Father of Natalee Holloway seeks death declaration
BIRMINGHAM, Ala. (AP) — The father of missing Alabama teenager Natalee Holloway is asking a court to declare his daughter dead, six years after she vanished during a graduation trip to Aruba.
Mississippi insurance agent Dave Holloway filed the request in probate court earlier this summer, but court officials said Wednesday it could be months before any decision is reached.
Holloway wrote in a sworn statement that it was his "painful" belief that his daughter is dead and recounted the years spent investigating her baffling disappearance in 2005. He said there was no evidence to suggest Natalee is either alive or that she had run away from home.
"Prior to her trip to Aruba, Natalee had no medical issues, psychological issues or family issues," the statement said.
Holloway's body was never found despite extensive searches both on Aruba and in the waters off the coast of the Caribbean island. The request said the teenager didn't have a will and owned about $500 worth of personal property; it did not mention any life insurance policy.
An initial hearing on Holloway's request is set for Sept. 23, and state law mandates a second hearing before a decision is issued. Officials said Alabama law also requires that the request be advertised for months, meaning it could be after the first of the year before a final decision is issued.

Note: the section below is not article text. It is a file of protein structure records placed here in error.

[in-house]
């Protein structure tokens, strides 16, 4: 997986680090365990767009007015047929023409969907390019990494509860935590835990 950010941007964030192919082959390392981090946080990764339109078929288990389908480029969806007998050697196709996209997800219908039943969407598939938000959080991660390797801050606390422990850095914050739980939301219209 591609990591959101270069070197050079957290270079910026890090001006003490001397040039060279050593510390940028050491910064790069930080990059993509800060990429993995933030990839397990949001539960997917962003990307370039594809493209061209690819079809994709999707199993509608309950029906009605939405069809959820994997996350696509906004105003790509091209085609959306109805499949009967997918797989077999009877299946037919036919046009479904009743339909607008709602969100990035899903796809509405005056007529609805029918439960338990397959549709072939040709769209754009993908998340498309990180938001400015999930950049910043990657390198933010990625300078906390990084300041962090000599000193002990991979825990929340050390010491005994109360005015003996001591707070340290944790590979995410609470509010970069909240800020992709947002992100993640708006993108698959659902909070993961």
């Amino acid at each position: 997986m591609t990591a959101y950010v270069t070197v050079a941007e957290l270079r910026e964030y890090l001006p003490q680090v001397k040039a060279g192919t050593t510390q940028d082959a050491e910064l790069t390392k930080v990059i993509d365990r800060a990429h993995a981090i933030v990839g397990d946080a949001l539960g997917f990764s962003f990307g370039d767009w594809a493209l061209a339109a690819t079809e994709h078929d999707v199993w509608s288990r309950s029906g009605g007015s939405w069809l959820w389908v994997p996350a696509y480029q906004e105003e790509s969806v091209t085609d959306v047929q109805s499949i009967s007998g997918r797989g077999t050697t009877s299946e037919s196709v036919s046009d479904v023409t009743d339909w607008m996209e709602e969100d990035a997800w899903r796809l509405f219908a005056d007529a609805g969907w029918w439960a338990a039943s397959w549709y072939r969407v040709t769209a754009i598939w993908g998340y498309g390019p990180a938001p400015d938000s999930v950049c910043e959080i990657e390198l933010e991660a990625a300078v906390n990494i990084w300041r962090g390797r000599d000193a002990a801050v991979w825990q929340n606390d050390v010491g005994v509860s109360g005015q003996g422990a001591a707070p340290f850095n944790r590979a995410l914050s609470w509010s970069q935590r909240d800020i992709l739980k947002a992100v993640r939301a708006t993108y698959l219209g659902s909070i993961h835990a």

The father's lawyer, Karen Hennecy, said Holloway "is seeking closure for this family."
"This is a normal proceeding for families when a loved one has been missing for an extended period of time," Hennecy said.
The missing woman's mother, Beth Holloway, said she was surprised her ex-husband filed the request.
"I only learned about this when I was handed the citation by a process server while addressing a large audience at a conference in Georgia," she said in a statement. "I don't know what this is about, or why Dave is taking this action at this time."
A spokeswoman for Beth Holloway declined comment on whether she would oppose the petition.
Authorities said former Aruba resident Joran van der Sloot remains the prime suspect in the unsolved 2005 disappearance of Holloway, an 18-year-old Alabama graduate he met in a casino on Aruba while she was traveling with friends from Mountain Brook, a wealthy enclave in suburban Birmingham. Van der Sloot confessed and recanted a role in Holloway's disappearance several times, and he is now charged in the death of a young woman killed in Peru.
Van der Sloot also faces federal charges in Birmingham for allegedly attempting to extort money from the Holloway family in exchange for information involving the whereabouts of her remains.